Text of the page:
Sign Australian tourism still sick from Covid

Australian tourism is still lagging behind pre-pandemic levels despite an overall resurgence over the past year.

Fresh data from the Australian Bureau of Statistics has revealed total arrivals in 2022 reached just 45 per cent of 2019 levels.

Close to 3.7 million tourists touched down in Australia in 2022, up 15 per cent from the previous year.

But that figure is still down 2.5 million people from a decade ago.

The figures suggest that despite a slow start to the year, international tourism built as travel restrictions were lifted.

New Zealand topped the list for the largest source of arrivals in 2022.

The Kiwi’s love for Australia knocked China from the top spot which it held in 2019.

NSW remained the most popular state, receiving 35.5 per cent of all short term visitors (people staying less than 12 months), followed by Victoria (26.4 per cent) and Queensland (21.0 per cent).

A surge in arrivals from India (303,000) and Singapore (296,000) helped boost tourism numbers from 2019 levels.

In contrast, there were just 89,000 arrivals from China – accounting for just 6 per cent of pre-pandemic levels.

In 2019, more than 1.4m Chinese tourists visited Australia, spending an estimated $10.3bn

After almost three years of closed borders, Chinese people are now able to travel freely.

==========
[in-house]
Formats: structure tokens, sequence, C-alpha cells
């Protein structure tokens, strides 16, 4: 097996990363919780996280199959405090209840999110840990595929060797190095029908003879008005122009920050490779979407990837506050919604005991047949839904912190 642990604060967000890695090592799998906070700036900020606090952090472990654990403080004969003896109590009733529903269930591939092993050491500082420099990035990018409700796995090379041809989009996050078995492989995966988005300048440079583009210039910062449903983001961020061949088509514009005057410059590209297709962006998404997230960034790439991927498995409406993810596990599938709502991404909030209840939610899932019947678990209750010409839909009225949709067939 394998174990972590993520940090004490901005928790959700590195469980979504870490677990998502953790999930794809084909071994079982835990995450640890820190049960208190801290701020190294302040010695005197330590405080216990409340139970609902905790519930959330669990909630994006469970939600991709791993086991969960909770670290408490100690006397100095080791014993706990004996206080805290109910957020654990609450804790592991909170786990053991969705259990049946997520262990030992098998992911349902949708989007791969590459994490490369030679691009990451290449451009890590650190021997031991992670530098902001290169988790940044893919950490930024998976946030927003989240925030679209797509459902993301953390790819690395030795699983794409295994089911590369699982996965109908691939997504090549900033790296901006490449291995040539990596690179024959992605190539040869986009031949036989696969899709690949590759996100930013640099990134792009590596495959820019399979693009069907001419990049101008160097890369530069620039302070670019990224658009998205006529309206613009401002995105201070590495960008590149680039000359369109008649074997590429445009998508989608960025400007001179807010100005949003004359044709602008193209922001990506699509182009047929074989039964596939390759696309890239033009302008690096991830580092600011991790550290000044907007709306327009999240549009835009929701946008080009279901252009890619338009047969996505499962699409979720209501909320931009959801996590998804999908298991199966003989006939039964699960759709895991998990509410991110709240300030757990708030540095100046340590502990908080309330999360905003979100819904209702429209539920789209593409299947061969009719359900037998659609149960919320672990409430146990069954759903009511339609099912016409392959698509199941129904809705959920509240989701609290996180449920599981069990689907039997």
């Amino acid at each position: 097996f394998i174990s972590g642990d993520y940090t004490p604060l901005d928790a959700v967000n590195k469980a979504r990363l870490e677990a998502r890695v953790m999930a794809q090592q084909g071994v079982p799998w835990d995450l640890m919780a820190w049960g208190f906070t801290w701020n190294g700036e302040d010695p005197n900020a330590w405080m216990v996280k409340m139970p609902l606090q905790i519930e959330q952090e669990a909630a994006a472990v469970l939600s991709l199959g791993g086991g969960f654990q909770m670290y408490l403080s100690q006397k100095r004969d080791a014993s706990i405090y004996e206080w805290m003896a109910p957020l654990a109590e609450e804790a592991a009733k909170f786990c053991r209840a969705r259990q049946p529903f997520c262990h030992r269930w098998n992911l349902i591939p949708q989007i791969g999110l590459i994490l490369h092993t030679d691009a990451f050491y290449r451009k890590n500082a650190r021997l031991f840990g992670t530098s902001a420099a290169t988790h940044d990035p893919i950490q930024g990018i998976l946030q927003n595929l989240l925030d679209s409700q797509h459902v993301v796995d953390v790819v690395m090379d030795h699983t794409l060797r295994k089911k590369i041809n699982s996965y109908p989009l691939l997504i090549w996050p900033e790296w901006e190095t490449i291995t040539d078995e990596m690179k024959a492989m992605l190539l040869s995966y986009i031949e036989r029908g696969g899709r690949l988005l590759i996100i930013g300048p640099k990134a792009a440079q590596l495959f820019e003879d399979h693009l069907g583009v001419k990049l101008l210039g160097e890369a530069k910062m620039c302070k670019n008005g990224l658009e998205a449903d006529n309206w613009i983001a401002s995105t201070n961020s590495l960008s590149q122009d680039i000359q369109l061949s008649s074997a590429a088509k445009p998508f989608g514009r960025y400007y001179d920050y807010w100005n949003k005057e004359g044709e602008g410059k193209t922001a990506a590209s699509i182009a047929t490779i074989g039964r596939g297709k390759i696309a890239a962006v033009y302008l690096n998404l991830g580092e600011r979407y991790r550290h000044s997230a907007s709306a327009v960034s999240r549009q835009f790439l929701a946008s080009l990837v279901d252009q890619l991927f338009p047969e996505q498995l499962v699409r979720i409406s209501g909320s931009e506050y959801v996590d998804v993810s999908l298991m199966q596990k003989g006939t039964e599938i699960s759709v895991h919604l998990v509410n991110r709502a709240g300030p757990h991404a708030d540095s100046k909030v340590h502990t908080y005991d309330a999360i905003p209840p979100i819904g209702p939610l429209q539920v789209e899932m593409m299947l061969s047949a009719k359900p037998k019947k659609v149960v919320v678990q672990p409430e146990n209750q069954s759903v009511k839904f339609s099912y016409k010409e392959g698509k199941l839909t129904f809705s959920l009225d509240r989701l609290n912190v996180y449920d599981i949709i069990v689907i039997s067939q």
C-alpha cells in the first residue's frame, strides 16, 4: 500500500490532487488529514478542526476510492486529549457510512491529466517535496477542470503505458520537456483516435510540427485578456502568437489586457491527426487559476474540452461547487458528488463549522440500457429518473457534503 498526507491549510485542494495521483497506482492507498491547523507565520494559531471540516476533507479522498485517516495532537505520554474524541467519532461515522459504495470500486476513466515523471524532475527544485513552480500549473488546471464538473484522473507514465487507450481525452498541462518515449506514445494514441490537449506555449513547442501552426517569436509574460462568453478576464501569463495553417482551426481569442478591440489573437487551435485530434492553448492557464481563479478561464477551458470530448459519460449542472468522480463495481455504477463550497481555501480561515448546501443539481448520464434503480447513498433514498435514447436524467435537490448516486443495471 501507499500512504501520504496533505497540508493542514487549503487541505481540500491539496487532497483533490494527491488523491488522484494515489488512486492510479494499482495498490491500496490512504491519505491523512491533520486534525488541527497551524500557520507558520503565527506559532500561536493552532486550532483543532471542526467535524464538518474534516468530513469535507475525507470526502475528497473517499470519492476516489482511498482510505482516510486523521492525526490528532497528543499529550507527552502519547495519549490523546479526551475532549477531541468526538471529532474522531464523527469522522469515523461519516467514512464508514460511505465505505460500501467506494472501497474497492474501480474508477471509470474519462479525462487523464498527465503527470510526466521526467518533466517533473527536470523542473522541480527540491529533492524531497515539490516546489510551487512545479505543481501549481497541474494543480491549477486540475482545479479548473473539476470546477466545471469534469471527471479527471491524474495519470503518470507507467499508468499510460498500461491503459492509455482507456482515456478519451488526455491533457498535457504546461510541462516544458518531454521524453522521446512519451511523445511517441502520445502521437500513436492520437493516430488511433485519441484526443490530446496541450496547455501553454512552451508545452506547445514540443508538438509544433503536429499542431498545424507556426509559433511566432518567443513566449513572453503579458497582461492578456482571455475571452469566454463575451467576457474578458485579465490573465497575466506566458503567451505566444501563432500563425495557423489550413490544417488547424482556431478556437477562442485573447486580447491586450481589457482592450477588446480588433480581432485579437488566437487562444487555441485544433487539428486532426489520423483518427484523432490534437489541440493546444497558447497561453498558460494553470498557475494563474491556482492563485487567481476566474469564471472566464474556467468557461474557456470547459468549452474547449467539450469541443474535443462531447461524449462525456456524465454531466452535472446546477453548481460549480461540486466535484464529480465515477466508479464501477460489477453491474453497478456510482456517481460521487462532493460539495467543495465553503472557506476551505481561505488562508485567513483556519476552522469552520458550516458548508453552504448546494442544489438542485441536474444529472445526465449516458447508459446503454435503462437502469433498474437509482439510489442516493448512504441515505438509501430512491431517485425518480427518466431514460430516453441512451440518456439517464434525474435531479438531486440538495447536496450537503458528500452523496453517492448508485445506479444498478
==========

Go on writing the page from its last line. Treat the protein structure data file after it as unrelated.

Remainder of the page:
But Australia is not on a China approved-list for tour groups and evidence of a negative Covid test is still required to enter the country.

Austrade research released last month forecast the number of Chinese tourists will not return to pre-pandemic levels until 2026.

Overall, approximately 59,480 international students arrived in Australia in January, more than double the number of students who returned in 2023.

That does not include the some 40,000 Chinese students who are expected to return to Australia after Beijing announced a snap ban on online learning at foreign universities.

Universities Australia chief executive Catriona Jackson said it a welcome boost to the economy.

“There is still a way to go in reaching pre-Covid numbers, but we are pleased by the progress to date,” she said.

“More students coming from China – our largest source market – will be a welcome boost as we work back to the position of strength we held prior to the pandemic.”


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